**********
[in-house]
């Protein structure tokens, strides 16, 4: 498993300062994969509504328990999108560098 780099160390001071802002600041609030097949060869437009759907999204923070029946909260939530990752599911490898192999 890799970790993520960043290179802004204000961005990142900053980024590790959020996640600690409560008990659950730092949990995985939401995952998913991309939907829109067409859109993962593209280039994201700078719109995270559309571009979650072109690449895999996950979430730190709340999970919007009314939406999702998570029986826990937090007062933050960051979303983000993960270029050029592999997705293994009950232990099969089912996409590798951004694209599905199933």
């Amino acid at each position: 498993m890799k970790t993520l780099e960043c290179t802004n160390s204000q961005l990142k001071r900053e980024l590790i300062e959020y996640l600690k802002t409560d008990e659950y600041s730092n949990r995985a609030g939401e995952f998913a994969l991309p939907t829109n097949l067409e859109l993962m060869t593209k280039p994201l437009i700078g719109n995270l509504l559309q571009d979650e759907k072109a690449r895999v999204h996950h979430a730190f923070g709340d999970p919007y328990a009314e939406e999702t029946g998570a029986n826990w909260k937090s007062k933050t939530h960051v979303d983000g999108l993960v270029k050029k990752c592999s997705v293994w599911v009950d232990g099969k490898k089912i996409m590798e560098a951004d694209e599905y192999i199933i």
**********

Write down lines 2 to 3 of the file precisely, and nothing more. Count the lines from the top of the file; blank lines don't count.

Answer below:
């Protein structure tokens, strides 16, 4: 498993300062994969509504328990999108560098 780099160390001071802002600041609030097949060869437009759907999204923070029946909260939530990752599911490898192999 890799970790993520960043290179802004204000961005990142900053980024590790959020996640600690409560008990659950730092949990995985939401995952998913991309939907829109067409859109993962593209280039994201700078719109995270559309571009979650072109690449895999996950979430730190709340999970919007009314939406999702998570029986826990937090007062933050960051979303983000993960270029050029592999997705293994009950232990099969089912996409590798951004694209599905199933």
């Amino acid at each position: 498993m890799k970790t993520l780099e960043c290179t802004n160390s204000q961005l990142k001071r900053e980024l590790i300062e959020y996640l600690k802002t409560d008990e659950y600041s730092n949990r995985a609030g939401e995952f998913a994969l991309p939907t829109n097949l067409e859109l993962m060869t593209k280039p994201l437009i700078g719109n995270l509504l559309q571009d979650e759907k072109a690449r895999v999204h996950h979430a730190f923070g709340d999970p919007y328990a009314e939406e999702t029946g998570a029986n826990w909260k937090s007062k933050t939530h960051v979303d983000g999108l993960v270029k050029k990752c592999s997705v293994w599911v009950d232990g099969k490898k089912i996409m590798e560098a951004d694209e599905y192999i199933i």